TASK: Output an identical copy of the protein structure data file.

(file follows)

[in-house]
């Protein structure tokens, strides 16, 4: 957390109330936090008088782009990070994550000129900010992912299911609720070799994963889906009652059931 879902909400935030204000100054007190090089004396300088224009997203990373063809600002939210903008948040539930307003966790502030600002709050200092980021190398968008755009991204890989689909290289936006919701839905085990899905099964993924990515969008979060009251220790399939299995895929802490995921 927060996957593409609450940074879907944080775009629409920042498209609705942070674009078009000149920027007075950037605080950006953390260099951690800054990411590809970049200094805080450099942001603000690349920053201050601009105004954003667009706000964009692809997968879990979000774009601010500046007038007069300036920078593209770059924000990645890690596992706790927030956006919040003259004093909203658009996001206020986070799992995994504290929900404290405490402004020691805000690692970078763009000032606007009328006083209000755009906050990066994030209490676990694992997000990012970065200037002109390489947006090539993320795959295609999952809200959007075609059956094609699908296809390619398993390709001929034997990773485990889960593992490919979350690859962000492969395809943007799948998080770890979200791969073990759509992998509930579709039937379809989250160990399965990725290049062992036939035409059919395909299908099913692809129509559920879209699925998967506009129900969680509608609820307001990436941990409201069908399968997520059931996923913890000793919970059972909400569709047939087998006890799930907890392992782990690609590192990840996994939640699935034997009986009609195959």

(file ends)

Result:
[in-house]
């Protein structure tokens, strides 16, 4: 957390109330936090008088782009990070994550000129900010992912299911609720070799994963889906009652059931 879902909400935030204000100054007190090089004396300088224009997203990373063809600002939210903008948040539930307003966790502030600002709050200092980021190398968008755009991204890989689909290289936006919701839905085990899905099964993924990515969008979060009251220790399939299995895929802490995921 927060996957593409609450940074879907944080775009629409920042498209609705942070674009078009000149920027007075950037605080950006953390260099951690800054990411590809970049200094805080450099942001603000690349920053201050601009105004954003667009706000964009692809997968879990979000774009601010500046007038007069300036920078593209770059924000990645890690596992706790927030956006919040003259004093909203658009996001206020986070799992995994504290929900404290405490402004020691805000690692970078763009000032606007009328006083209000755009906050990066994030209490676990694992997000990012970065200037002109390489947006090539993320795959295609999952809200959007075609059956094609699908296809390619398993390709001929034997990773485990889960593992490919979350690859962000492969395809943007799948998080770890979200791969073990759509992998509930579709039937379809989250160990399965990725290049062992036939035409059919395909299908099913692809129509559920879209699925998967506009129900969680509608609820307001990436941990409201069908399968997520059931996923913890000793919970059972909400569709047939087998006890799930907890392992782990690609590192990840996994939640699935034997009986009609195959």